Author: Dr Hein Stoltsz
Adapted from:

  1. Lawrence, J.A., Perry, B.D. & Williamson, S.M., 2005. East Coast fever, in: Infectious diseases of livestock, edited by Coetzer, JAW & Tustin, RC. Cape Town: Oxford University Press Southern Africa.
  2. Lawrence, J.A., Perry, B.D. & Williamson, S.M. 2005. Corridor disease, in: Infectious diseases of livestock, edited by Coetzer, JAW & Tustin, RC. Cape Town: Oxford University Press Southern Africa.


Theileriosis is a general term used for infections in cattle with one or more of a number of Theileria species. Some of these may cause only mild or subclinical disease in cattle (so-called benign theileriosis), whilst others are extremely pathogenic, resulting in high mortality and severe economic losses. By far the most important and pathogenic Theileria species affecting cattle in Africa south of the Sahara is Theileria parva.

Theileriosis Introduction Video (8.6 MB - 1.38 min)

Terminal stage of East Coast fever:
severe dyspnoea and recumbency

Distribution of the Theileria parva-group
parasites in Africa

Theileria parva infection is considered by many to be the most important tick-borne disease of cattle in eastern, central and southern Africa and is transmitted mainly by the brown ear ticks Rhipicephalus appendiculatus and Rhipicephalus zambeziensis. Infections typically cause an acute, often fatal disease of cattle, characterized by fever, enlargement of the lymph nodes and dyspnoea.

Rhipicephalus appendiculatus male

Based on certain clinical and epidemiological parameters observed in some countries of southern Africa, three forms of the disease are usually recognised: East Coast fever, Corridor disease (or buffalo disease) and Zimbabwean theileriosis (or January disease), each respectively caused by one of the three sub-types of T. parva. Although these are unlikely to be true subspecies of T. parva, the trinomial nomenclature is often retained for convenience to differentiate, firstly, those parasites transmitted mainly between cattle, causing classical East Coast fever (ECF) and characterised by large numbers of schizonts and piroplasms ( T. parva parva or cattle-derived T. parva);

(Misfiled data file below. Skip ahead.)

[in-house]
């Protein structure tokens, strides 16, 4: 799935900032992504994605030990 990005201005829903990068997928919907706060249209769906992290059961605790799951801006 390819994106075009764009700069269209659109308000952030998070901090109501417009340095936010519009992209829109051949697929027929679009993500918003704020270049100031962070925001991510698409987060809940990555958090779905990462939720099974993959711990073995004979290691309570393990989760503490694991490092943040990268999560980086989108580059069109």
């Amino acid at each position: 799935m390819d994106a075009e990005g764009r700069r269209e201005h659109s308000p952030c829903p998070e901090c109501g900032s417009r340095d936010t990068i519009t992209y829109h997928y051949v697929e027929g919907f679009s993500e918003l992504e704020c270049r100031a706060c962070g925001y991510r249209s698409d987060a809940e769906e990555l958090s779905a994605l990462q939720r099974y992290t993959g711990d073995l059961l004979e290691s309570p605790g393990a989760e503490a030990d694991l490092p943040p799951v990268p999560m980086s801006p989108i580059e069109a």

African buffalo (Syncerus caffer), the
main reservoir host of Corridor disease

secondly, strains from the African buffalo (Syncerus caffer) causing Corridor disease or Buffalo disease in cattle and characterised by the presence of small numbers of schizonts and very few or no piroplasms (T. parva lawrencei or buffalo-derived T. parva), and thirdly, parasites of intermediate character, maintained in cattle in the absence of buffalo and producing the generally less pathogenic Zimbabwean theileriosis or January disease (T. parva bovis infection). However, differentiation into three subspecies seems to be an over‑simplification of the situation as it exists in nature, since there appears rather to be a gradual range of parasites between the two extremes and infections of genetically diverse populations of parasites may occur concurrently in the same host.

East Coast fever occurs widely through the range of its main vector in eastern, central and southern Africa north of the Zambezi River. It was introduced into the region south of the Zambezi River in 1901/02 and spread through most of the range of its vector but was subsequently eradicated.

The disease was first described in 1902, following its introduction into Zimbabwe, as an unusually virulent form of babesiosis. It was initially named Rhodesian redwater, but later referred to as African Coast fever, the name being subsequently modified to East Coast fever. Although it has been proposed that the organism be named Theileria parva parva to distinguish it from other subspecies of T. parva which cause diseases that can be differentiated from East Coast fever on epidemiological grounds, it has since been agreed that classical East Coast fever be known as cattle-derived theileriosis and that it is caused by the same parasite as that causing Corridor disease and January disease.